Books from Pastor Gregg’s Sabbatical reading list
One of the delights of being on Sabbatical is having time and space to do some deep reading, thinking, and processing of big ideas. In each segment of this year’s Sabbatical time, I’ll be diving deep into books and stories that touch on the theme of resurrection. I’m so grateful and energized by this opportunity! If you’d like to read along, I invite you to consider picking up one of the following and joining me.
The Resurrection of the Son of God, N.T. Wright
This is a massive book and will be the cornerstone of the resurrection readings that I’m undertaking. After 200 pages of preparatory material, N.T. Wright starts by looking at the unanimous witness of Paul and other early Christian writers who affirmed that Jesus of Nazareth had been bodily raised from the dead. As Wright puts it, they are the heirs to “the rumor that an image, a reflection, of the one true God has appeared within the gravitational field of history.”
Wright saves the accounts of the four Gospels for the end of his tome as those chapters are the most difficult and complex in their approach.
Hope in Times of Fear: Resurrection and the Meaning of Easter, Timothy Keller
Thanks to Rev. Semeyn for recommending this book to me last fall. Timothy Keller sets out to help 21st-century Christians apply the significance of Jesus’s Resurrection and frames the implications in terms of different types of hope: hope for the future, hope for relationships, hope in the face of suffering, hope for justice, personal hope for you, etc…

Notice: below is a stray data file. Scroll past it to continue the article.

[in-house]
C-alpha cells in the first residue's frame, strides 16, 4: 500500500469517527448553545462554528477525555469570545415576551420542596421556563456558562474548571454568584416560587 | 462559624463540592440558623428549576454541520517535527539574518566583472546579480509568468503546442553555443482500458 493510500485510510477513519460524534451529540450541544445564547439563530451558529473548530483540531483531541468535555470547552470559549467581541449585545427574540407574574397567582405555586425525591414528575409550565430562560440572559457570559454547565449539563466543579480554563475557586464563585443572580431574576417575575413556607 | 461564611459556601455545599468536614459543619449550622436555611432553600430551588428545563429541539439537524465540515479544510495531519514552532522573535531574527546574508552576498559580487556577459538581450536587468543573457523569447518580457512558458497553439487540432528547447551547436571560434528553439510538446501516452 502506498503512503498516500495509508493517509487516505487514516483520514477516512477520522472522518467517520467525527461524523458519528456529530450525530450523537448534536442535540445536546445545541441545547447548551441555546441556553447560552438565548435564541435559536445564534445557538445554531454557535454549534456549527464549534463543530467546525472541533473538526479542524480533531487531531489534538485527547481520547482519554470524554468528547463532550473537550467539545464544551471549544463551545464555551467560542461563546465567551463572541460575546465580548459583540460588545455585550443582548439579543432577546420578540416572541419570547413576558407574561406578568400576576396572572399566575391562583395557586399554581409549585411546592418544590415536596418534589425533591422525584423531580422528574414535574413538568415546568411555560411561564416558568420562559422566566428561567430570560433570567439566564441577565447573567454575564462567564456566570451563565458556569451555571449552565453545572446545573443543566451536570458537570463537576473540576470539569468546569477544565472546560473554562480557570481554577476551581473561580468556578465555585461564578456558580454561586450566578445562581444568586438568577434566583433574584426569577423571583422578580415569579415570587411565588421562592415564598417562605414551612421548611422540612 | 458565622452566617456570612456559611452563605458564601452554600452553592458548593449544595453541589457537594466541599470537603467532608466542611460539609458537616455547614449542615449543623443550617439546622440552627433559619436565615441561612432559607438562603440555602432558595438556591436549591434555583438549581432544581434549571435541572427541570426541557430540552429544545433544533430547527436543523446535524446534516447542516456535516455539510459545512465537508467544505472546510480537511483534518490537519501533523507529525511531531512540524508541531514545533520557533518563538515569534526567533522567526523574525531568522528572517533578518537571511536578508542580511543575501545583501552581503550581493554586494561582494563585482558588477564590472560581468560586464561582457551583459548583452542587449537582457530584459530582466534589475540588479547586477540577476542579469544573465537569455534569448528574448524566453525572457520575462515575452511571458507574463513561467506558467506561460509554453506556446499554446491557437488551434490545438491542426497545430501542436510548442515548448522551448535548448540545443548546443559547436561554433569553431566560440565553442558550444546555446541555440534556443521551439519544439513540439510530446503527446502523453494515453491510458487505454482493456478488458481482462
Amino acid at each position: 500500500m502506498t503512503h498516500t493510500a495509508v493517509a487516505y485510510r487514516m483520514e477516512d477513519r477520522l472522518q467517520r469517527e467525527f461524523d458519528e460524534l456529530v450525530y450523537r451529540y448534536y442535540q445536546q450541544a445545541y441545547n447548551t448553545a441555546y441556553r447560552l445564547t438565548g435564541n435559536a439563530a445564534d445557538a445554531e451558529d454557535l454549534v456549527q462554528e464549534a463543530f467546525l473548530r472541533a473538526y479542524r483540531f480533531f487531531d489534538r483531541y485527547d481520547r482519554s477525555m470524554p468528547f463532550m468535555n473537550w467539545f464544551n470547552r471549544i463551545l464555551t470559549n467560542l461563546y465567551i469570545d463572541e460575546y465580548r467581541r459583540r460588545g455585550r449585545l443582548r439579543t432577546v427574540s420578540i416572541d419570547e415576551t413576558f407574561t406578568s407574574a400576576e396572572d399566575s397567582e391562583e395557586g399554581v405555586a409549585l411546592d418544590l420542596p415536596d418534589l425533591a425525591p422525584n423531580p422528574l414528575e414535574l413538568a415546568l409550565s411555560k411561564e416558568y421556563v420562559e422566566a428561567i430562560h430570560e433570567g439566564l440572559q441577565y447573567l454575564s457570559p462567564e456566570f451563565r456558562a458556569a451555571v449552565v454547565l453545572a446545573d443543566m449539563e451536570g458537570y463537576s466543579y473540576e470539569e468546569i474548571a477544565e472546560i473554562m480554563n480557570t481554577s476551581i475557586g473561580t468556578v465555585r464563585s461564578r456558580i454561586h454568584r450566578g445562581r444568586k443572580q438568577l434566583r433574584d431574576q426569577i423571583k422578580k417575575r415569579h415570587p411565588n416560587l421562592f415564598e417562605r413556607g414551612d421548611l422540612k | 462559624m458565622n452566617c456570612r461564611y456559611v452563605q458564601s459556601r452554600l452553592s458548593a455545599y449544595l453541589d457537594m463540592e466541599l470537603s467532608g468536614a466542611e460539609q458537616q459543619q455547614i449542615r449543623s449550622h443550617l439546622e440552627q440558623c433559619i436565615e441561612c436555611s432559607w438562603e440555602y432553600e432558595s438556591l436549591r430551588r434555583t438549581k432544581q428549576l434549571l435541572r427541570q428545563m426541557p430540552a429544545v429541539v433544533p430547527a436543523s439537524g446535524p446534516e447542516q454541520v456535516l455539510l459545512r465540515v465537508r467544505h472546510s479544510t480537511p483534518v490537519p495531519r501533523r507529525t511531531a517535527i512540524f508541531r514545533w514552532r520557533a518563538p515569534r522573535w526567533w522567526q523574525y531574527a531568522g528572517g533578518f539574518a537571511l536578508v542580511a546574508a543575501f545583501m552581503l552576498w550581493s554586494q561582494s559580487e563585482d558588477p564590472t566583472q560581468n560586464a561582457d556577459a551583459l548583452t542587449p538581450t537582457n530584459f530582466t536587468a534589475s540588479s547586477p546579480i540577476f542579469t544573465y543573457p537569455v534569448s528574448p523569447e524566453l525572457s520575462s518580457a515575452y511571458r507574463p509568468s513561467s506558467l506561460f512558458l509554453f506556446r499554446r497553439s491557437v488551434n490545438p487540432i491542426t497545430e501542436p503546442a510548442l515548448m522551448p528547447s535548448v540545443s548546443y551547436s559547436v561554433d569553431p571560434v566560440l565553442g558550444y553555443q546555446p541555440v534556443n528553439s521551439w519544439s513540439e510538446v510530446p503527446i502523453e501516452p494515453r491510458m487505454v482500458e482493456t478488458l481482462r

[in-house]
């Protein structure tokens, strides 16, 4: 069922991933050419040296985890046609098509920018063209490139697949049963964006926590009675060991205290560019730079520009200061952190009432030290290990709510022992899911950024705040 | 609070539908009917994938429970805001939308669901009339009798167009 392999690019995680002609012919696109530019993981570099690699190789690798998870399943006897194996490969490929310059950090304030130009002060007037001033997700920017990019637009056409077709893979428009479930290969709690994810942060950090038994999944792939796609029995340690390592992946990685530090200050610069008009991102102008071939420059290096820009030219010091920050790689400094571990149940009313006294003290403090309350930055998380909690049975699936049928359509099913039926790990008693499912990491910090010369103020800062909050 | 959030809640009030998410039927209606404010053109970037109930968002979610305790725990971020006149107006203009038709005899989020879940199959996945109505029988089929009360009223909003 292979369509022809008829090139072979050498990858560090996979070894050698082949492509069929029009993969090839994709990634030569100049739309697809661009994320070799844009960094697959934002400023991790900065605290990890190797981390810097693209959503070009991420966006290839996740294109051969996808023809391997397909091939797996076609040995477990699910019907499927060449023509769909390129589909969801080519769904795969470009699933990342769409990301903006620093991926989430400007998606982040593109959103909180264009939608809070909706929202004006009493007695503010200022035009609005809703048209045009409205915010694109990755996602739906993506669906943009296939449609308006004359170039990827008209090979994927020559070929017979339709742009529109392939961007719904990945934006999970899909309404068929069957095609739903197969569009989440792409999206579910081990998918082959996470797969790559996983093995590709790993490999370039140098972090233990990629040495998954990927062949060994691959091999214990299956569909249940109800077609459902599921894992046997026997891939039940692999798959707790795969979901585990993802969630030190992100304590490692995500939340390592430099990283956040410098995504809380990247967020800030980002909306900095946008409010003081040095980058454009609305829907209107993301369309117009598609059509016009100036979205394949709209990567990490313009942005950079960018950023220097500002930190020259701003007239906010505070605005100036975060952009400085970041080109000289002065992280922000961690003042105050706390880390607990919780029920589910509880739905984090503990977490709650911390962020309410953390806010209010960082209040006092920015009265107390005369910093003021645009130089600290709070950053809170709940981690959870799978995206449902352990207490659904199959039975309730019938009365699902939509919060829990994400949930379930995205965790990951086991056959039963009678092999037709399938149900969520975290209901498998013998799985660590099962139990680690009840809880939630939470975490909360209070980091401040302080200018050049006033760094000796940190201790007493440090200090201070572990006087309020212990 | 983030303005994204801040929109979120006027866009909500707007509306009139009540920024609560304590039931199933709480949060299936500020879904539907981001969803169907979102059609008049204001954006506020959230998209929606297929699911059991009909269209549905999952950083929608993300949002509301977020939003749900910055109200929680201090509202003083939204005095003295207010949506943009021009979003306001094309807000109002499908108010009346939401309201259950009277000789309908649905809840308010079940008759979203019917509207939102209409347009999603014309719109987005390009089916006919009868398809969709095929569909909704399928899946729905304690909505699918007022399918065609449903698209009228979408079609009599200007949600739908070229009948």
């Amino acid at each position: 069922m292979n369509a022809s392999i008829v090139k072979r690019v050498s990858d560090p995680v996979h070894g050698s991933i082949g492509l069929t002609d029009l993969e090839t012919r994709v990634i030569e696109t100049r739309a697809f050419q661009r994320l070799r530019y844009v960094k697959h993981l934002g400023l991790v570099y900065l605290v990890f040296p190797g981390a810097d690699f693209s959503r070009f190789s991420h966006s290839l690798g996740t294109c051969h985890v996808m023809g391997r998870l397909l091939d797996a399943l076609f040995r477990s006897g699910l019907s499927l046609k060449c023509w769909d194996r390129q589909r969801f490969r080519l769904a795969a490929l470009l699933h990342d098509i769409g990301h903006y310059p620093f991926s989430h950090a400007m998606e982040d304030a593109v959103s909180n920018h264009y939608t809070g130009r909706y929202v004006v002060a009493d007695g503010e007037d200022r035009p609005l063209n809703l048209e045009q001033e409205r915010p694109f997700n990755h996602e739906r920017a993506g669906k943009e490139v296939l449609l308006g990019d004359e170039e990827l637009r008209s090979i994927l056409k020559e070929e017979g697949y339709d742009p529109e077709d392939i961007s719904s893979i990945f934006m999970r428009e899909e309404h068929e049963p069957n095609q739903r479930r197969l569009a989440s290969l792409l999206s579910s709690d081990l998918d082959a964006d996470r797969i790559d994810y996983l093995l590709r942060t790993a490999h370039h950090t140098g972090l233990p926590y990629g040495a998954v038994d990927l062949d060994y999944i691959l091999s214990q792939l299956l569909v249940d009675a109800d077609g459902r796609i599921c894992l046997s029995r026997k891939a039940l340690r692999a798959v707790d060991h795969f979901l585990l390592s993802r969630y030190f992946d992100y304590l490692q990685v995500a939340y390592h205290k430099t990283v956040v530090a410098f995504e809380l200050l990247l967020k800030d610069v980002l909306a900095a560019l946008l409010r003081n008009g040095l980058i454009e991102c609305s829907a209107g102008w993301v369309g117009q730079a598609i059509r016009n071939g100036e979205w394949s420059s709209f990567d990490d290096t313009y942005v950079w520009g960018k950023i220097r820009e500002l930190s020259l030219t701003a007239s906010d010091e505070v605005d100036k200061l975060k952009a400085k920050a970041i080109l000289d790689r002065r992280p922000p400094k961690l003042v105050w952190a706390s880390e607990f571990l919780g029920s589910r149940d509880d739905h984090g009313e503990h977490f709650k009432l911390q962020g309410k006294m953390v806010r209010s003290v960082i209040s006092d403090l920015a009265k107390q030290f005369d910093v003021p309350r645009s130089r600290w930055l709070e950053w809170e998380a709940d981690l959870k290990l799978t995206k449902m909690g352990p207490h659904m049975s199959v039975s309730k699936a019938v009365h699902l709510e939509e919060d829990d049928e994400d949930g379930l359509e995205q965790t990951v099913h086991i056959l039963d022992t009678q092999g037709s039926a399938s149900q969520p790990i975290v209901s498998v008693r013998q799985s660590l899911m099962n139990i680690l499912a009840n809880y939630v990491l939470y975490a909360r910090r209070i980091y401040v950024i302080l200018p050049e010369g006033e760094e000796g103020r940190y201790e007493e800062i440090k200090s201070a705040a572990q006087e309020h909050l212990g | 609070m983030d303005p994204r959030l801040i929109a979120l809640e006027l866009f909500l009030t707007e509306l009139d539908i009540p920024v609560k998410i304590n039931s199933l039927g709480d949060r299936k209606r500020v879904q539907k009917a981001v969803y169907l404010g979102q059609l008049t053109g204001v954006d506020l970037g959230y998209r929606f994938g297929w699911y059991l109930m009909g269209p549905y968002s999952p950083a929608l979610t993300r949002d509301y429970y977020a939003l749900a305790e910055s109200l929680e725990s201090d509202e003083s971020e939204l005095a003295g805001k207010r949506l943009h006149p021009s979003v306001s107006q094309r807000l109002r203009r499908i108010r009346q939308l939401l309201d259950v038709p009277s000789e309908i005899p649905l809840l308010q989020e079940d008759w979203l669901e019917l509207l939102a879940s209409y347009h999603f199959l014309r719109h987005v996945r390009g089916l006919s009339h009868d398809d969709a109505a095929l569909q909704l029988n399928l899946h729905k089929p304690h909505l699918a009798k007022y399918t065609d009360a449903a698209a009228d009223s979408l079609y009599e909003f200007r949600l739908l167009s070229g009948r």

It’s All Grace: the Best of Eppinga, J.D. Eppinga
Reverend Jacob Eppinga was a beloved Christian Reformed Pastor who died in 2008 at age 91. As a kid, I remember reading some of his stories in a column called Of Cabbages and Kings, which appeared for decades in our denominational magazine, The Banner. This book is a highlight reel of wit and collected wisdom from an age gone by. While the stories are not technologically up to date, they have aged like fine wine.
Cuentos Para Entender El Mundo, Eloy Moreno
This is a wonderful book of stories, written in intermediate Spanish for those who would really like to change it up! Eloy Moreno has rewritten a series of fables and parables for modern readers. The intention is that each story becomes an opportunity for contemplation. Here are part of the author’s directions for use:
Read a story a day, just before going to bed, so your mind will have all night to think on it and all day to try to understand it.
This is great advice! It also works with the parables of Jesus. This little Spanish book has inspired me to try my hand at writing (and re-writing) a series of short stories for contemplation and possible sermon illustrations. I’ll be sharing one of these with you next week.
Grace and Peace,